Normalized biomass size spectra (NBSS) and the stable nitrogen isotopic composition of food webs were analyzed to determine the inter-specific relationships between trophic level (measured as d15N) and body size in macrobenthic communities living on the continental shelf of the southeastern Weddell Sea (SEWS). We found that the relationship between trophic level and body size for the whole macrobenthic community was not significant (r2 = 0.08, p > 0.05), probably associated with biomass accumulated in the larger body size fractions, which are represented particularly by suspension feeders such as sponges and tunicates. We used an alternative method of studying trophic structure of the aquatic communities based on the distribution of residuals of the NBSS. Here we demonstrate how residual distribution exhibited dome-like patterns, which may offer an additional quantitative tool for studying the relationship between trophic level and body size. These domes of biomass represent trophic positions derived from relationships between the body size distribution of the predators in one trophic position and their prey in another. We found 4 well defined domes of biomass, which appear when large benthic species are abundant, especially favored in an environment with high organic matter flux. A significant positive relationship (r2 = 0.59, p < 0.05) between the trophic level and residuals derived from NBSS suggests that these domes might be considered as functional groups comprising organisms from different trophic levels. We suggest that dome-like patterns in the biomass size spectra can provide a robust framework for conceptualizing and statistically modeling trophic levels of macrobenthic communities.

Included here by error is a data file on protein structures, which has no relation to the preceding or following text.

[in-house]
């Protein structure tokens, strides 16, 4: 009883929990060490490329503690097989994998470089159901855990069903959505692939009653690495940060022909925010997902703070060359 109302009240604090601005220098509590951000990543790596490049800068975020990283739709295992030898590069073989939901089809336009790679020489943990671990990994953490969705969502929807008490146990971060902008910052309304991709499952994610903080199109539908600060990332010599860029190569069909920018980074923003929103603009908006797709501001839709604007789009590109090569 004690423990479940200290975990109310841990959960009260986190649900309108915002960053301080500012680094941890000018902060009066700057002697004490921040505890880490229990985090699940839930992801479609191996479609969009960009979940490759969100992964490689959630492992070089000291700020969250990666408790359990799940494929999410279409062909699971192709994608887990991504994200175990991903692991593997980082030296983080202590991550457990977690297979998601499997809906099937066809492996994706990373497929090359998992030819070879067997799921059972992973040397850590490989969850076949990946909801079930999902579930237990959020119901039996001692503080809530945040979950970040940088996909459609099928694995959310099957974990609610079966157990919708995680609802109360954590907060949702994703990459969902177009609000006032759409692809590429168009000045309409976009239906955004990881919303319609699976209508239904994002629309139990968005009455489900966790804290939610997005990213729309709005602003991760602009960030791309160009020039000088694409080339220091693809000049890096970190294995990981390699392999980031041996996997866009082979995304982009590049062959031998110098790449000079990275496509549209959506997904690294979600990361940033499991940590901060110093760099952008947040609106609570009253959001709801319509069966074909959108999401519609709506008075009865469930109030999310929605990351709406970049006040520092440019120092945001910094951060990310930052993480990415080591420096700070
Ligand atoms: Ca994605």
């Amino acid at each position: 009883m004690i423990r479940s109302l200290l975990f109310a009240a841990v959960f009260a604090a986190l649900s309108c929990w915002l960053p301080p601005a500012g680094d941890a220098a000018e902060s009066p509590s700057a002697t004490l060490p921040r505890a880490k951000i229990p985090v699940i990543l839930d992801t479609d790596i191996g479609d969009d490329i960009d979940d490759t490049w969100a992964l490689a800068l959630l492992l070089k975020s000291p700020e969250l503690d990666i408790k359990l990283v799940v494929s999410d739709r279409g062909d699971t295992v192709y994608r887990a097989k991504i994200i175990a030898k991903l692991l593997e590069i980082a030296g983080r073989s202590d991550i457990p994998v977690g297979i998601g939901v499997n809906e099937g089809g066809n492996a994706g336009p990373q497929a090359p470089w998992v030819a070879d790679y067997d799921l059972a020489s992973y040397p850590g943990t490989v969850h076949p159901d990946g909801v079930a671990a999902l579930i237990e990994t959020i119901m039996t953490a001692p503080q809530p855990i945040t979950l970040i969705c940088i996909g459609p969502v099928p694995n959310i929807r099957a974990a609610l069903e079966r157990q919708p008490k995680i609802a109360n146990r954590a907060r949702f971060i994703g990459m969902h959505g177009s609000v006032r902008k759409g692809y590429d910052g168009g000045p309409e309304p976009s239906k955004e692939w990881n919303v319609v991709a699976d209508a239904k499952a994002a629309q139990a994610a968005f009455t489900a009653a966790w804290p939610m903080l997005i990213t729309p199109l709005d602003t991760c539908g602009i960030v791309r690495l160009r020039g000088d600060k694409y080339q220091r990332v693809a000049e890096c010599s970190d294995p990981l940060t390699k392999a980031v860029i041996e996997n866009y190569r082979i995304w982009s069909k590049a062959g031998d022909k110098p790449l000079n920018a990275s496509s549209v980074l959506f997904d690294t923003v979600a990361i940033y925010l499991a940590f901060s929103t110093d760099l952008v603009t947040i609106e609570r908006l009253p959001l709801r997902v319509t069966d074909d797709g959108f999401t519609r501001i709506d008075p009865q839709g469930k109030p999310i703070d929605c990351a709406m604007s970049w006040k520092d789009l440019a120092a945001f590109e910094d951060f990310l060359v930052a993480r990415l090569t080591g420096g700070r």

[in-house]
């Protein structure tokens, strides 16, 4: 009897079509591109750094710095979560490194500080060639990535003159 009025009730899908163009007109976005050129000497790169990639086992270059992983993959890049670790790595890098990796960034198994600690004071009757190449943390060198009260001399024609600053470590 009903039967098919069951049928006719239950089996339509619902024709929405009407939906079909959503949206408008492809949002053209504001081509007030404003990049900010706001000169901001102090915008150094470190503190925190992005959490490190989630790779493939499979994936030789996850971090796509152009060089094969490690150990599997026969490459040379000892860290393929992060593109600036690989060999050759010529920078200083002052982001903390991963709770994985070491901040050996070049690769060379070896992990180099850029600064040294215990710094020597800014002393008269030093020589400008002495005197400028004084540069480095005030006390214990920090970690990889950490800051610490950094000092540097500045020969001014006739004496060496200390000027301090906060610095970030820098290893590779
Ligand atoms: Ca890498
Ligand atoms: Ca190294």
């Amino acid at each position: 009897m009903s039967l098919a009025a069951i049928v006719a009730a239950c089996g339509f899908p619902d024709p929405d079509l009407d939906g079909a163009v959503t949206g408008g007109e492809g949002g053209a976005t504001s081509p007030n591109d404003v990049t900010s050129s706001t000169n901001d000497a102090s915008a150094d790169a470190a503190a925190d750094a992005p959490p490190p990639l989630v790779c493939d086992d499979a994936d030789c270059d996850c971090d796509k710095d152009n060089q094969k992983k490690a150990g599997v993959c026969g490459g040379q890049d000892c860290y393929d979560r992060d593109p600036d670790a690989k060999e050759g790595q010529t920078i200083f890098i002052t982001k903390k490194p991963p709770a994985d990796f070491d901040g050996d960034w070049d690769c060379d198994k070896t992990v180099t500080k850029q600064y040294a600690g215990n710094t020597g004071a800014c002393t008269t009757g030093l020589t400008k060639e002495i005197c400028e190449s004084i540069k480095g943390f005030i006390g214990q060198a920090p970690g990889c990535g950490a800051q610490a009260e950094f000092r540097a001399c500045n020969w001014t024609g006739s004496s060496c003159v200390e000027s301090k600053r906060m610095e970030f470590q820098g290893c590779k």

|Número de páginas||15|
|Publicación||Marine Ecology Progress Series|
|Estado||Publicada - 23 jun. 2014|
|Publicado de forma externa||Sí|